The Siemens Smart Grid Division (Nuremberg, Germany) offers power providers, network operators, industrial enterprises and cities an end-to-end portfolio with products and solutions to develop intelligent energy networks. Smart Grids enable a bidirectional flow of energy and information. They are required for the integration of more renewable energy sources in the network. In addition, power providers can run their plants more efficiently with data gained from Smart Grids. Software solutions that analyze data from Smart Grids will continuously gain importance. Thereby, the division uses in-house developments in addition to systems from software partners. For further information please see: http://www.siemens.com/smartgrid
Netze BW GmbH (Stuttgart, Germany) is the largest electricity, gas and water network operator in Baden-Württemberg and is a wholly owned subsidiary of EnBW Energie Baden-Württemberg AG. With a total workforce of 3283 employees, Netze BW operates the high-, medium- and low-voltage power grids of EnBW and provides and markets network-related and communal services for local authorities and public utilities in the electricity, gas, water, heat and telecommunications sectors. Further information at http://www.netze-bw.de
Reference Number: ICSG201405048e
Tel: +49 (911) 433-2653
Tel: +49 (711) 289-52141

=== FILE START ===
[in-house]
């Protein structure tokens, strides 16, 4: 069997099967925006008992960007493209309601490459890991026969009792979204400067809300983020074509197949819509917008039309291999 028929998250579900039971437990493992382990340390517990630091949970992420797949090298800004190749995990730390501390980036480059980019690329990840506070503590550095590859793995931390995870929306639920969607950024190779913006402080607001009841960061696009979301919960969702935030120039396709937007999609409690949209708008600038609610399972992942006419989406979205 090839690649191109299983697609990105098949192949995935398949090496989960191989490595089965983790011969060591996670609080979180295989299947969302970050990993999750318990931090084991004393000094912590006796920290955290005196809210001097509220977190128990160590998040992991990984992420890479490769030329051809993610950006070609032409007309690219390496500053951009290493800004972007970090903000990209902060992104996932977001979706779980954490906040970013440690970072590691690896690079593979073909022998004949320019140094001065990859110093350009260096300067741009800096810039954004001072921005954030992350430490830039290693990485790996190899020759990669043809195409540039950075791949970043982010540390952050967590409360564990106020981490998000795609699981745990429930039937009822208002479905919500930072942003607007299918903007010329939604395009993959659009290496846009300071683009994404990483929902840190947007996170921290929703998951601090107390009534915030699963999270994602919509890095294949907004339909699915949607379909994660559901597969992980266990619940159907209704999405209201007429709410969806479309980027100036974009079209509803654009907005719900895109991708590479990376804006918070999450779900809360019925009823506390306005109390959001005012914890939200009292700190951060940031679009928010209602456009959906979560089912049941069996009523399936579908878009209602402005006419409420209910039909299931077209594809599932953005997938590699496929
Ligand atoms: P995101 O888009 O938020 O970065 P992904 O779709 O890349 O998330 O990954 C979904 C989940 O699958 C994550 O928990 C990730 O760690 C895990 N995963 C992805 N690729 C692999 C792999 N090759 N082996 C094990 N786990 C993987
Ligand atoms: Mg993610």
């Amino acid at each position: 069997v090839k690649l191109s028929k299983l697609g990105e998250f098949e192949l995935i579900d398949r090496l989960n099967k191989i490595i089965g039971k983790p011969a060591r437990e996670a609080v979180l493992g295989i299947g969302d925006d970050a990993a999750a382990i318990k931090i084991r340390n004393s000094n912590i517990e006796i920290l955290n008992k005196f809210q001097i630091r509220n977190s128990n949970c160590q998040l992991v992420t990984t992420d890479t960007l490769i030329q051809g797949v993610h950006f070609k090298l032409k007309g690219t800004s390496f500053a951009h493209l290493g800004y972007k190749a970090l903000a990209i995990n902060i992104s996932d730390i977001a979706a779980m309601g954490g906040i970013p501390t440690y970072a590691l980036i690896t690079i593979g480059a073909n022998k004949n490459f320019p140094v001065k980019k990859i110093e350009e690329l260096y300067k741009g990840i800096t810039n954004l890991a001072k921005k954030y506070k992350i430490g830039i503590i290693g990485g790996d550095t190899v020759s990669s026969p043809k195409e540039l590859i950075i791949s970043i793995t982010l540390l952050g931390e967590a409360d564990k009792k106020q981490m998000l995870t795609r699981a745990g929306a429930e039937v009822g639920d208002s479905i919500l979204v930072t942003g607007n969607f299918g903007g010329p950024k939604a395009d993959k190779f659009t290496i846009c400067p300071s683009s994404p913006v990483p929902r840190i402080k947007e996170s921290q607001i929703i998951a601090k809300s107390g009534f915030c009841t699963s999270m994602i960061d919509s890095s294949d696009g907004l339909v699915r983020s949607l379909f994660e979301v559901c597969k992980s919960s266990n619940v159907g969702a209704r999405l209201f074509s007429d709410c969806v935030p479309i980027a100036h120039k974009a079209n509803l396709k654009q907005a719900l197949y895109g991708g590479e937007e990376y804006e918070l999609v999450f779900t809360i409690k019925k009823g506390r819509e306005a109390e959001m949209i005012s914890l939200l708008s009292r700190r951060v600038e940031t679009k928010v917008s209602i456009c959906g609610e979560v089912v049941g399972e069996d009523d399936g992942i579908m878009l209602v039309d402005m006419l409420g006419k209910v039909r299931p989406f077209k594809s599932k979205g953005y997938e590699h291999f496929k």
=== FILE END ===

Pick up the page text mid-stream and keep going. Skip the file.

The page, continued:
Dietrich Biester | Siemens Division Smart Grid
Reliable systems for recharging electric vehicles
01.04.2015 | Fraunhofer Application Center System Technology Ilmenau (IOSB) AST
Gearless drive system for elevator doors combines safety and versatility
31.03.2015 | Siemens AG
Spring is here and ectotherms, or animals dependent on external sources to raise their body temperature, are becoming more active. Recent studies have shown...
Glass-fronted office buildings are some of the biggest energy consumers, and regulating their temperature is a big job. Now a façade element developed by Fraunhofer researchers and designers for glass fronts is to reduce energy consumption by harnessing solar thermal energy. A demonstrator version will be on display at Hannover Messe.
In Germany, buildings account for almost 40 percent of all energy usage. Heating, cooling and ventilating homes, offices and public spaces is expensive – and...
Outstanding chemical, thermal and tribological properties predestine silicon carbide for the production of ceramic components of high volume. A novel method now overcomes the procedural and technical limitations of conventional design methods for the production of components with large differences in wall thickness and demanding undercuts.
Extremely hard as diamond, shrinking-free manufacturing, resistance to chemicals, wear and temperatures up to 1300 °C: Silicon carbide (SiSiC) bundles all...
In an experiment at the Department of Energy's SLAC National Accelerator Laboratory, scientists precisely measured the temperature and structure of aluminum as...
The IPH presents a solution at HANNOVER MESSE 2015 to make ship traffic more reliable while decreasing the maintenance costs at the same time. In cooperation with project partners, the research institute from Hannover, Germany, has developed a sensor system which continuously monitors the condition of the marine gearbox, thus preventing breakdowns. Special feature: the monitoring system works wirelessly and energy-autonomously. The required electrical power is generated where it is needed – directly at the sensor.
As well as cars need to be certified regularly (in Germany by the TÜV – Technical Inspection Association), ships need to be inspected – if the powertrain stops...
25.03.2015 | Event News
19.03.2015 | Event News
17.03.2015 | Event News
01.04.2015 | HANNOVER MESSE
01.04.2015 | Earth Sciences
01.04.2015 | Trade Fair News